A loft in a $35 million Falcon 900 jet last Thursday night, Ken Griffey Jr. told the story of recently playing golf with Jack Nicklaus for the first time. Nicklaus, his son Mike and Mark O'Meara, a PGA Tour pro and friend of Griffey's, smacked their drives off the 1st tee down the middle of the fairway. Griffey, hitting last, could feel his knees trembling as he stood over the ball. He didn't know Nicklaus well, and the golfing legend had said almost nothing to him. Griffey promptly sent an ugly slice screeching far into the rough. "So Jack walks by me," Griffey said, "and as he's walking, he says to me, 'In my sport we play the foul balls.' "
Griffey howled with laughter, as did the rest of the passengers, including his wife, Melissa; his son, Trey, 6; his daughter, Taryn, 4; and a few Reds executives and members of their families. This went on for two hours—Griffey, the life of the party, telling one funny story after another. Never had a man seemed so ebullient upon signing away the next 10 years of his career for about half his market value.
What mattered more than selling himself short was that Griffey, Cincinnati Moeller High class of '87, son of Reds coach Ken and Birdie Griffey of Cincinnati, was heading home. Reds majority owner Carl Lindner had approved the trade with the Seattle Mariners and Griffey's new contract and then had provided his jet to make the sentimental journey possible. Considering his status as one of the game's greatest players now and forever, Griffey accepted such a huge discount that commissioner Bud Selig greeted the news of his signing by yelling, "Thank you! Thank you very much!" and nearly weeping.
Griffey is guaranteed $116.5 million over the next nine years, with the Reds holding an option for a 10th season. Although Griffey's salary will be $12.5 million a year (plus a $4 million buyout for the 10th year), the deal is worth only about $89 million in present-day dollars because Griffey agreed to defer $57.5 million of that total at 4% interest. Those payments are stretched between 2010 and 2025, when Griffey will be 56 years old.
Griffey agreed to those terms one day after the Mariners finally blinked following four months of talking and posturing about a trade with the Reds. Seattle agreed to take righthanded starter Brett Tomko, outfielder Mike Cameron and two minor leaguers, righthander Jake Meyer and in-fielder Antonio Perez.
Lindner, a Cincinnati financier who has a controlling interest in Chiquita Brands International Inc. and Amtrak, among other holdings, sent his jet to Orlando, where Griffey lives, to bring him to Ohio in style for the posttrade news conference. Two thousand people greeted the Falcon 900 as it touched down. A Rolls-Royce and two limousines pulled up while two news choppers with searchlights hovered above. Lindner told Griffey to hop in the front seat of the Rolls—with the 80-year-old Lindner driving—and told Junior's wife and kids to sit in the back. The rest of the traveling party jumped into the limos. As the vehicles crawled out of the airport, fans swarmed the cars, popping the flashes of their cameras, banging on the hoods and windows, and yelling, "Welcome home!"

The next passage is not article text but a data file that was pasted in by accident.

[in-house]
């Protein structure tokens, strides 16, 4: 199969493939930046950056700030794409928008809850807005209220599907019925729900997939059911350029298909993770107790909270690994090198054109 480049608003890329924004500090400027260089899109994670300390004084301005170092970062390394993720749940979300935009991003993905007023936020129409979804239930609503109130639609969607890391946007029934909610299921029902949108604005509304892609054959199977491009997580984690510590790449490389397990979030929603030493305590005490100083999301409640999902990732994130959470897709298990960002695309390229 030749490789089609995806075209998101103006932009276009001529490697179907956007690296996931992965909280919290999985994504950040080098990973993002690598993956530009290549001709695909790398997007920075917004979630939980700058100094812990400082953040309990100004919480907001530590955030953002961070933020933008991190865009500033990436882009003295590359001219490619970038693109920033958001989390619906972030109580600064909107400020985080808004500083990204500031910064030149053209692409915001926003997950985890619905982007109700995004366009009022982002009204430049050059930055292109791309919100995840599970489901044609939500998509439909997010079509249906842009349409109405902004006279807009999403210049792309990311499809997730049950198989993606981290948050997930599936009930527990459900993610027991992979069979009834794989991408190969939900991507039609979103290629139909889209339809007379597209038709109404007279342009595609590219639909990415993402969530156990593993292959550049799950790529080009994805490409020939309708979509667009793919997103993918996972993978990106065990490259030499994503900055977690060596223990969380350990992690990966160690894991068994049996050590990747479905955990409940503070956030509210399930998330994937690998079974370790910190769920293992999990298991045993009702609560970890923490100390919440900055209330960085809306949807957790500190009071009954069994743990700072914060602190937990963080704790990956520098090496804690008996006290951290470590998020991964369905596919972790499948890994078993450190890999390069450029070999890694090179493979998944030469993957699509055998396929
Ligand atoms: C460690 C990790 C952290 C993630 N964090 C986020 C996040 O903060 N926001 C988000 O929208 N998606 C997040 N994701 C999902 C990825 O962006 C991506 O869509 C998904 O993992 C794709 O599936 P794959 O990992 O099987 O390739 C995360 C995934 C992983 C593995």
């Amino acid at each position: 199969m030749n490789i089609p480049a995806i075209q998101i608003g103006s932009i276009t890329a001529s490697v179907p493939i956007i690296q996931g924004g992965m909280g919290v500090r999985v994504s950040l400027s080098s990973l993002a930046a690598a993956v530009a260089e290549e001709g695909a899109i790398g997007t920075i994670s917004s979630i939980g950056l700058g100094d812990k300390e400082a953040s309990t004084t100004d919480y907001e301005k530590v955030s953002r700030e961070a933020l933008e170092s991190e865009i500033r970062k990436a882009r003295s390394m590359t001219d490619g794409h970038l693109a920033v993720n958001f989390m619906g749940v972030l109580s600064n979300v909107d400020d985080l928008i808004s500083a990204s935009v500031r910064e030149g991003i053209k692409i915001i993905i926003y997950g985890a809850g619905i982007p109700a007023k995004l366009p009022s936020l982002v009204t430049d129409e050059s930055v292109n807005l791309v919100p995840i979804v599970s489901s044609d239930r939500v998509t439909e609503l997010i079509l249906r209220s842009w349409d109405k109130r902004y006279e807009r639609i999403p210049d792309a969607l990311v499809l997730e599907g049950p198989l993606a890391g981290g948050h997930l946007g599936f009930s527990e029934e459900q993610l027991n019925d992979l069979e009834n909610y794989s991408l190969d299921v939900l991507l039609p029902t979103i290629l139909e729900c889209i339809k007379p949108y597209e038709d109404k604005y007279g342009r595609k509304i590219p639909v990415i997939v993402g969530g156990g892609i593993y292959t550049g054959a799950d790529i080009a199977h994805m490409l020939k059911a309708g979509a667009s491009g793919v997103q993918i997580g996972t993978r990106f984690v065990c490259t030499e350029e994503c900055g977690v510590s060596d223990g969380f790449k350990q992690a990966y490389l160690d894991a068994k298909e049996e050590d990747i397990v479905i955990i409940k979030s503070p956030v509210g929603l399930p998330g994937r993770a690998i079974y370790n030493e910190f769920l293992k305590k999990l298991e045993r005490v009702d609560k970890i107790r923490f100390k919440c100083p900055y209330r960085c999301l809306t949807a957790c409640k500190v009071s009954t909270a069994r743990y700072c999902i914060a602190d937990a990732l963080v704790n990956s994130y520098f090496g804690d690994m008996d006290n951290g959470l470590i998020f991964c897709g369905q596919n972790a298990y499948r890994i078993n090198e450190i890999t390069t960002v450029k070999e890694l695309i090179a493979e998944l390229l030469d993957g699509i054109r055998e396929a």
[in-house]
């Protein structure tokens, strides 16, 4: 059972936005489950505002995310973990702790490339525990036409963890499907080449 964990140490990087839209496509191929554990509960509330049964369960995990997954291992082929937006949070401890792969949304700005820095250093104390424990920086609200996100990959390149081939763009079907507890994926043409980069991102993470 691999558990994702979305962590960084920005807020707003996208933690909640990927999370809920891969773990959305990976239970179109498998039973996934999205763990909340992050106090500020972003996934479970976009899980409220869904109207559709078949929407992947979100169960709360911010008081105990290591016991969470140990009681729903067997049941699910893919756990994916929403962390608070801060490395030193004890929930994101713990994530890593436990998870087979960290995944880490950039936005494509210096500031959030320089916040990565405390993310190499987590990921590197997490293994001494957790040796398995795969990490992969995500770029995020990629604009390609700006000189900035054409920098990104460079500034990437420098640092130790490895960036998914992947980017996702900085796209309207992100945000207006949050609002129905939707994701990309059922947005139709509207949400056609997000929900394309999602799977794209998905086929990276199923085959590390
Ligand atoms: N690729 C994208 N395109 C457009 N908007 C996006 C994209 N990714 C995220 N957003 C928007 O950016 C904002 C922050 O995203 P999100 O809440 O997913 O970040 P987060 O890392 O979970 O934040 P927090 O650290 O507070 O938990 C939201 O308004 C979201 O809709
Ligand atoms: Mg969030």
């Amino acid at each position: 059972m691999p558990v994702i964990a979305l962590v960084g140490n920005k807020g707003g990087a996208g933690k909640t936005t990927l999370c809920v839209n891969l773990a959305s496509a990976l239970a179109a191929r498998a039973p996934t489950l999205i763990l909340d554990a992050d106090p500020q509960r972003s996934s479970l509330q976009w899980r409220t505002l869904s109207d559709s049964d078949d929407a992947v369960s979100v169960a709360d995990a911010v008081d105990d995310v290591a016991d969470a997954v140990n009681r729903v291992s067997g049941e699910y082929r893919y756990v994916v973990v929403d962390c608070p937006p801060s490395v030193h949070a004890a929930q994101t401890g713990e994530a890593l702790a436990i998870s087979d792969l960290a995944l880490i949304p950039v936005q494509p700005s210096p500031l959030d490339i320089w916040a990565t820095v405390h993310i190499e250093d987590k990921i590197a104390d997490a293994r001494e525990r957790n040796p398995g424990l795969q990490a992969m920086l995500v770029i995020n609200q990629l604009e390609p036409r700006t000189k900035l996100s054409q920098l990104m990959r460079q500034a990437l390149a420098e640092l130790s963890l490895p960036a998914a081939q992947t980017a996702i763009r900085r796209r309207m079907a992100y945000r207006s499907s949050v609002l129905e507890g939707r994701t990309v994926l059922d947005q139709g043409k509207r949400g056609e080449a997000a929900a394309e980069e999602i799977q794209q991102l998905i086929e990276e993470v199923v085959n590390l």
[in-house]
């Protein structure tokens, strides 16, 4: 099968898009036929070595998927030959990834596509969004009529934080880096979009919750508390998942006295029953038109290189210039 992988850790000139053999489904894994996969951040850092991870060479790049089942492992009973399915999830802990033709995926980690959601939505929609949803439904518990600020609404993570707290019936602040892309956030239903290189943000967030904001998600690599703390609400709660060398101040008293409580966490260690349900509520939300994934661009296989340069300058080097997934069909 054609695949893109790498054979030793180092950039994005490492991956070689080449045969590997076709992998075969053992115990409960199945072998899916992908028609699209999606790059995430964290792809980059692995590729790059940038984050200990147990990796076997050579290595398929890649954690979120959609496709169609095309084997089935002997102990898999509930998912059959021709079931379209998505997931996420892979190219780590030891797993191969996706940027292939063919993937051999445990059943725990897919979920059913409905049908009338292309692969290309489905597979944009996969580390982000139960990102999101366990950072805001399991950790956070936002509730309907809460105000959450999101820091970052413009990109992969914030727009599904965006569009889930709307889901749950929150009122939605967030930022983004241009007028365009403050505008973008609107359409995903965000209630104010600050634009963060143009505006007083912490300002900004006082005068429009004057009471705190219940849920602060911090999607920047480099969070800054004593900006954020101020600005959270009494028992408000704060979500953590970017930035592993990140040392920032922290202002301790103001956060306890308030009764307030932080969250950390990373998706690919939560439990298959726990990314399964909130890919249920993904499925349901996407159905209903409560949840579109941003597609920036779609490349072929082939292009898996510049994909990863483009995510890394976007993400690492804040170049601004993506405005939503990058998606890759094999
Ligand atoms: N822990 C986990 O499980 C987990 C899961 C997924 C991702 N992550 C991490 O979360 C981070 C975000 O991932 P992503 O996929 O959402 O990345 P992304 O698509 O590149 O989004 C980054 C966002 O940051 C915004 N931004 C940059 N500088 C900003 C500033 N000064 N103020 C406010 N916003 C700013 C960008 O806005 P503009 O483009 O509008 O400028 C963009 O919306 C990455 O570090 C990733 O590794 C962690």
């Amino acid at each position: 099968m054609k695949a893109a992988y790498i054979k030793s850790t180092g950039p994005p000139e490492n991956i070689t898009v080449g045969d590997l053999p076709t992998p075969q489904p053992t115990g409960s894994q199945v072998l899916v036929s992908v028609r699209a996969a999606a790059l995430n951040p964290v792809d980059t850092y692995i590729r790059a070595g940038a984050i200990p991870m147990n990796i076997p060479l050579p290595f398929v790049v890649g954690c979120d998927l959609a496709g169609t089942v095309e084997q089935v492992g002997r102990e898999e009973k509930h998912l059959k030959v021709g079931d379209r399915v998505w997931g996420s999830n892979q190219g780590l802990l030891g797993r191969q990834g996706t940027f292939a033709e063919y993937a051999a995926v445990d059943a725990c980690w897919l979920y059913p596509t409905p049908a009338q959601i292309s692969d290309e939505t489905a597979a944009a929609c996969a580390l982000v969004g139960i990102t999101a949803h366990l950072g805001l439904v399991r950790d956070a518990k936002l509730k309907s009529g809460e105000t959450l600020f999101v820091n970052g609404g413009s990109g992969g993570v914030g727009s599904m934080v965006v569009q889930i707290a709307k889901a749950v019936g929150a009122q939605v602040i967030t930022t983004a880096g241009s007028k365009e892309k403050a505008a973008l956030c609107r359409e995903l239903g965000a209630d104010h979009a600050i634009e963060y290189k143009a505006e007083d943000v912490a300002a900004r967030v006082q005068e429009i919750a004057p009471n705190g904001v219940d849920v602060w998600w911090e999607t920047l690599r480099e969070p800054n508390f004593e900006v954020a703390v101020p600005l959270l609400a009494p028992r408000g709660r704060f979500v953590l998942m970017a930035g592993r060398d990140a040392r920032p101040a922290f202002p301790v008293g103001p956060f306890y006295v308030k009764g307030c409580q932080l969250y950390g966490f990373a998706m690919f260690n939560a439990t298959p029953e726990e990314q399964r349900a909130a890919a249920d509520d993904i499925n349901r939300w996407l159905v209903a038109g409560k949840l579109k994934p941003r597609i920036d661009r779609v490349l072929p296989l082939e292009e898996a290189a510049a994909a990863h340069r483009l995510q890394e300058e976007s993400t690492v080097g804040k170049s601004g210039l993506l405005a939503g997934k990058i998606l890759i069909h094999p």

Lindner, in the lead car, slowly steered the Rolls free from the knot of people; the sleeves of his jacket slid back enough to reveal a pair of gold cuff links he wears every day that read ONLY IN AMERICA. As the caravan gathered speed onto Kellogg Avenue, something happened that seemed serendipitous—that is, if you hadn't known how well-connected Lindner is in Cincinnati. Every one of the traffic lights on the avenue switched to flashing yellow, affording Griffey an unimpeded trip downtown to Cinergy Field, where a burst of fireworks welcomed him.
Unimpeded? If only the trip had been so easy from the beginning. Griffey wound up in Cincinnati only after the Mariners alienated him with their curious trade tactics; only after the Reds twice pulled out of the talks, including as recently as three days before the actual trade; only after Griffey's agent illegally jump-started discussions; and only after Griffey was snubbed by his first choice, the Atlanta Braves, who wanted his teammate, shortstop Alex Rodriguez, instead. According to several insiders familiar with the deal, this is the story of how Griffey came home.
The first sign of trouble in Seattle came in July, when the Mariners offered Griffey (who was scheduled to become a free agent after the 2000 season) $138 million over eight years and were met not with a counterproposal but with indifference. Griffey, whose Mariners salary was $8.5 million, had no problem with the money—though he didn't tell Seattle that at the time—but he wasn't sure if he wanted to stay. His children were reaching school age, and that had made him ponder more often the idea of playing closer to Orlando. "We'll think about it," his agent, Brian Goldberg, told Seattle.
Later that month the Mariners opened Safeco Field, a resplendent $517 million stadium with a sliding canopy that keeps out the Northwest rain but not the chill. Between one wall of the Mariners' clubhouse and Griffey's locker the club did not install the three other lockers that would have fit there. This area was designed specifically for Griffey, who in that space could store his personal travel trunk for his bats, as well as the assortment of gadgets, boxes and other equipment he accumulates during a season.